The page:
SANTA FE, N.M. (AP) — New Mexico’s elementary school students may be falling further behind, according to a review of preliminary academic data by legislative analysts that shows less than one-third of students are proficient.
While New Mexico students tested poorly before the pandemic, the latest data suggests the outcomes are even worse as the percentage of those considered proficient and learning at grade level dropped from 37% to just 31% last spring.
The report estimates students lost between 10 and 60 days of instruction. New Mexico already has fewer school days than many other states, and some rural schools are only in session four days per week.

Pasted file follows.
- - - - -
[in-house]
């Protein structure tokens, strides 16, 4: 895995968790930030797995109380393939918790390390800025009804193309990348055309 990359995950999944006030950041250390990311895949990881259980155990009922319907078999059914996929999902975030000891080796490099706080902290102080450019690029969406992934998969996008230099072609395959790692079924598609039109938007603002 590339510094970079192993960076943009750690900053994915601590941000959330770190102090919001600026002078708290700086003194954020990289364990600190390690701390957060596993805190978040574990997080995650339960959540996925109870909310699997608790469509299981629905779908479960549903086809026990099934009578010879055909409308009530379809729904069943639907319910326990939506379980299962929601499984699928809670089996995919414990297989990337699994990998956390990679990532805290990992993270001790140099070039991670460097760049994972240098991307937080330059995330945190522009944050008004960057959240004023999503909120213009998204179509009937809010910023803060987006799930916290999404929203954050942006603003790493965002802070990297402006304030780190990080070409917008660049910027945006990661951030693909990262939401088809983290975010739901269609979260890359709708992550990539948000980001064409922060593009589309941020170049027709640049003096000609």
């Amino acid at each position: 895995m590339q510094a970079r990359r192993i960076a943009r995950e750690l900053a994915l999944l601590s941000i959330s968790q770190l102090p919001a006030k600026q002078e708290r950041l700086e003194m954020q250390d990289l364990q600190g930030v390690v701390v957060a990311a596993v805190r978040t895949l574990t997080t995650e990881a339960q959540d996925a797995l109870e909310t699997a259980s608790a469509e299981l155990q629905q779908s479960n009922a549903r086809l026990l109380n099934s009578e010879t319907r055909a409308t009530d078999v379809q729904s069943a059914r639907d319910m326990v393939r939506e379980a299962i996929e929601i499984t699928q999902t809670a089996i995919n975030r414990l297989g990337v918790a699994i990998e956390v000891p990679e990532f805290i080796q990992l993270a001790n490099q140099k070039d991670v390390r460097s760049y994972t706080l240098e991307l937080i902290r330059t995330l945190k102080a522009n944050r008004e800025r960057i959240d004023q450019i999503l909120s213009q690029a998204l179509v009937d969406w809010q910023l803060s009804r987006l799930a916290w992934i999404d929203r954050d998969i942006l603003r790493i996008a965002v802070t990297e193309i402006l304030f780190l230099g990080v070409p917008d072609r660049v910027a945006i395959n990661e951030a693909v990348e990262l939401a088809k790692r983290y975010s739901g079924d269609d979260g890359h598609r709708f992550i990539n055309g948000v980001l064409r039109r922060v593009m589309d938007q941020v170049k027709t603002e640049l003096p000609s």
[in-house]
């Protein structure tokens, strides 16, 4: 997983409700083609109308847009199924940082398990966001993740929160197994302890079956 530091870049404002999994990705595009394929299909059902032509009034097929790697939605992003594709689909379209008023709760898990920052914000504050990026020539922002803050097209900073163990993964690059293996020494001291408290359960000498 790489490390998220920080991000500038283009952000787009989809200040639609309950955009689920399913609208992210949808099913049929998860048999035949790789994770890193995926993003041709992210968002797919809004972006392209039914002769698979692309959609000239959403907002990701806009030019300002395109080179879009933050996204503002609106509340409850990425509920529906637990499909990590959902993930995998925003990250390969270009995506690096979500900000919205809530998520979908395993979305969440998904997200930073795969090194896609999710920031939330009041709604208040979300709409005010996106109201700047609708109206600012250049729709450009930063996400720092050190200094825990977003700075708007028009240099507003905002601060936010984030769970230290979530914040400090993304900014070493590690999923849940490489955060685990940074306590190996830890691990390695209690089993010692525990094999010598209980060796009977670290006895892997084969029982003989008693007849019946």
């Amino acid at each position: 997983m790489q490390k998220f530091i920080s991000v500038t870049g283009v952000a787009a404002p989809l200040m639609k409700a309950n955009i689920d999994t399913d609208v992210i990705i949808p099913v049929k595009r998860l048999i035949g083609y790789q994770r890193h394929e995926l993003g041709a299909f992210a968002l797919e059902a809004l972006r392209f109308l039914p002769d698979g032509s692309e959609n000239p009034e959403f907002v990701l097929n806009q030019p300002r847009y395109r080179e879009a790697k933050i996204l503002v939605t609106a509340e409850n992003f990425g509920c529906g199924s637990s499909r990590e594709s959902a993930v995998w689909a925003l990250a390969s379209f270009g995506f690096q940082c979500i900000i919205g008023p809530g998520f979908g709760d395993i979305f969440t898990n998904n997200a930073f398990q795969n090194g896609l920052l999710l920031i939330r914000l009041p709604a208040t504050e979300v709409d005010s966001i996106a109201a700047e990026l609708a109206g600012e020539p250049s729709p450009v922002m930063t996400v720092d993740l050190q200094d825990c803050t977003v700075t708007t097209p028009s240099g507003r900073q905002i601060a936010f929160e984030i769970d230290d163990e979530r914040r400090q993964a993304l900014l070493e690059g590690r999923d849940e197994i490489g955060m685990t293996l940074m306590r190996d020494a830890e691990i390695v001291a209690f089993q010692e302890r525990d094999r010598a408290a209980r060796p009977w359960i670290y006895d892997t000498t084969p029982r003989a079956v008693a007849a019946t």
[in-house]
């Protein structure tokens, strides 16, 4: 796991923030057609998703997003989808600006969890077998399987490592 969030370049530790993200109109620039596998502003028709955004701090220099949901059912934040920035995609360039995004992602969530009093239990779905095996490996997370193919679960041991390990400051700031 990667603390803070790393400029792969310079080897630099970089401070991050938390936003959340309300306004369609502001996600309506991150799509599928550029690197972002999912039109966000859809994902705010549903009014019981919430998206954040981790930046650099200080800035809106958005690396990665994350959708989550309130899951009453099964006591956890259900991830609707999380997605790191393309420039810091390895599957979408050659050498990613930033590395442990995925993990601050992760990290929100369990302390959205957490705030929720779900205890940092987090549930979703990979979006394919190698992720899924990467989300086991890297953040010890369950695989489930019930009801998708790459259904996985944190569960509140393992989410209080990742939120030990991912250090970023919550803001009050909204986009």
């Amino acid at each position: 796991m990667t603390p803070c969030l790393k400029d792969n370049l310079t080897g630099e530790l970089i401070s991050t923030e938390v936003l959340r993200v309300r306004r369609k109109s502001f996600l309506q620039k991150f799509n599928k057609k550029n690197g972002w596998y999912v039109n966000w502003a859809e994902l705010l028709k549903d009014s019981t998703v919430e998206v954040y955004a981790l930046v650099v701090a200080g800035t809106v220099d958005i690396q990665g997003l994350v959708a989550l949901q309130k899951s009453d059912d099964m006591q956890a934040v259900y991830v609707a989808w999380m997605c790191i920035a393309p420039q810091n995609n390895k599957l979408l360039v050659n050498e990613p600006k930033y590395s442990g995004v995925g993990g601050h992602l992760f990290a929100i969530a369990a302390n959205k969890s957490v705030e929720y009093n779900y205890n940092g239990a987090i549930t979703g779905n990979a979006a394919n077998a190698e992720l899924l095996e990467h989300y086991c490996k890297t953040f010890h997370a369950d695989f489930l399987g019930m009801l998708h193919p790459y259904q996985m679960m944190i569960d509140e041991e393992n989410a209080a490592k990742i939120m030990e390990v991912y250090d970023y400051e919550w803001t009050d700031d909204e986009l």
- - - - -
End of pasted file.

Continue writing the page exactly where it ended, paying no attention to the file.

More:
Last year, students faced school closures, were absent more frequently, and had limited access to online learning.
Nonpartisan policy advisors suggested the lost learning time is even more concerning because around half of school districts rejected funding for extra school days after pushback from parents and staff.
The extra school funding is part of a year-long effort by the Legislature to increase learning time while allowing communities local control.
Some legislators said Wednesday that the state should consider mandating the extra days, which add between 10 and 25 days to the school year. Others called for more research and exceptions for Indigenous holidays important in many school districts.